Australia's innovation legacy soars with ‘black box’ flight recorder inventor honoured
28 September 2016
One of Australia's greatest scientists, Dr David Warren AO, has been posthumously awarded the prestigious Edward Warner Award for the invention of the black box flight recorder.
The award was announced at the International Civil Aviation Organization's (ICAO) 39th Assembly, a specialised United Nations agency established in 1944 with responsibility for civil aviation.
Minister for Infrastructure and Transport Darren Chester welcomed the award today and credited Dr Warren's invention with delivering one of the greatest single innovations to improve aviation safety across the globe.
“This award highlights Australia's long history of innovation and invention, with the black box flight recorder among the most recognised and used technologies throughout the world,” Mr Chester said.
“Being able to capture cockpit information offers valuable lessons in preventing future accidents and improving safety for passengers.
“Worldwide, every crash investigation agency relies upon the evidence they retrieve from Dr Warren's black box to find solutions to aviation mysteries such as tragic loss of Air France 477.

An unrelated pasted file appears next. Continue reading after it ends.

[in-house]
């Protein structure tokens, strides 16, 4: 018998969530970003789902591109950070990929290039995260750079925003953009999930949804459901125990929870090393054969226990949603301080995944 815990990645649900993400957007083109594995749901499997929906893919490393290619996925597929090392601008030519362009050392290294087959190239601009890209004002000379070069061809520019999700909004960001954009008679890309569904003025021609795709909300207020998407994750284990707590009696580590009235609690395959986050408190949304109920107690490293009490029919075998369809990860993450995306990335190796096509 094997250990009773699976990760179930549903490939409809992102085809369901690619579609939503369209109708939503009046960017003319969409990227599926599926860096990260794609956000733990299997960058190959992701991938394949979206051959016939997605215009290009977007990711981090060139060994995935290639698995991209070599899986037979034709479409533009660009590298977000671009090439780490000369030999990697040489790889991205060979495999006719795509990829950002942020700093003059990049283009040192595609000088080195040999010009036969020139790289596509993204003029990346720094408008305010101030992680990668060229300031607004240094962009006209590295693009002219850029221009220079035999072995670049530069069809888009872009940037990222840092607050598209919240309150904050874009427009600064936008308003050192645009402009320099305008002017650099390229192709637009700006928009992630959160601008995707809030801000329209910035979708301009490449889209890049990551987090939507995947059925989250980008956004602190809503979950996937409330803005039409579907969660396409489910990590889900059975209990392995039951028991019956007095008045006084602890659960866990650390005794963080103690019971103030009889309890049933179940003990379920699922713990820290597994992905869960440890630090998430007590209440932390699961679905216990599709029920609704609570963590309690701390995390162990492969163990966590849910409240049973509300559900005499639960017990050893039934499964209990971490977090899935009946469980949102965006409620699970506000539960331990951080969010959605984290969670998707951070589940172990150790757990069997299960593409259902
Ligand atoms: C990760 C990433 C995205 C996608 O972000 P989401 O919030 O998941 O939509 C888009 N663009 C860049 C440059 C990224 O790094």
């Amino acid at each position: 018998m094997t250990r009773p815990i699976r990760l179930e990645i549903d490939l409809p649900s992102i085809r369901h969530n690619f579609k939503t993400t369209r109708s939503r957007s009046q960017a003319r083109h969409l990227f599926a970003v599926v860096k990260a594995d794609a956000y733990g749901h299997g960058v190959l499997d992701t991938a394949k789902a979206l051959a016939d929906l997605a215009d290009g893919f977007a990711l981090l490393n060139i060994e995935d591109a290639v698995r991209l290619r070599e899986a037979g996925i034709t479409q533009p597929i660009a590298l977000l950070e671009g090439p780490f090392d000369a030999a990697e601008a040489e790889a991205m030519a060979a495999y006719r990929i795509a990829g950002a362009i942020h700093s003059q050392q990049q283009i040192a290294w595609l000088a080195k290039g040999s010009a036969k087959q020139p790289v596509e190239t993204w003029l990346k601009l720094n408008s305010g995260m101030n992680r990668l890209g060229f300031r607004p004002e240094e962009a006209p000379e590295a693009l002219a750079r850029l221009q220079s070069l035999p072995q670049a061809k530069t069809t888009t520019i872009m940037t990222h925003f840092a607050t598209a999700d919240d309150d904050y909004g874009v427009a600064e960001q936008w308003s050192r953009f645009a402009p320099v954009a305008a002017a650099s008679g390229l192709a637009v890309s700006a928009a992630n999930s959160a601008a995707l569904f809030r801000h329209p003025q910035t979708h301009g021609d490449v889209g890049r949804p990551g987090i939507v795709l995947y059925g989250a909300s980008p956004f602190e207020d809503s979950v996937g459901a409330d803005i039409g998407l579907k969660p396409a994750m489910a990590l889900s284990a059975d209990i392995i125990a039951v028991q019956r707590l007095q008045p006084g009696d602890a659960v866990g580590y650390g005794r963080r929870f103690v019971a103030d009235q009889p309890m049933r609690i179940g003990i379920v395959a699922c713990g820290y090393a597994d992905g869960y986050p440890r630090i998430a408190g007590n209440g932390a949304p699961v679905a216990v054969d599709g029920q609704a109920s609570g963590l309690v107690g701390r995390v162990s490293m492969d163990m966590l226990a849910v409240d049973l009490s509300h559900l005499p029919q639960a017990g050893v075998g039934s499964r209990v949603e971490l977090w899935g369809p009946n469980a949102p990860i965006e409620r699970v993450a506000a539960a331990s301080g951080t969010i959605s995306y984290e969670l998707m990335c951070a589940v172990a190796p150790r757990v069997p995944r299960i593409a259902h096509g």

“The success of the black box in aviation has also seen the system adopted by the rail and maritime industries.
“I am delighted that such a prominent body, representing more than 190 nations, has seen fit to recognise Dr Warren through this award. It certainly reflects how important the black box has been to aviation safety, and most importantly, to saving people's lives.”
The Award was named in honour of the first President of the International Civil Aviation Organization, Dr Edward Warner, and is presented at each Assembly on behalf of all member states.
The Assembly occurs every three years and sets the organisation's worldwide policy over the next triennium. The 39th Assembly will occur between 27 September and 7 October at ICAO's headquarters in Montreal, Canada.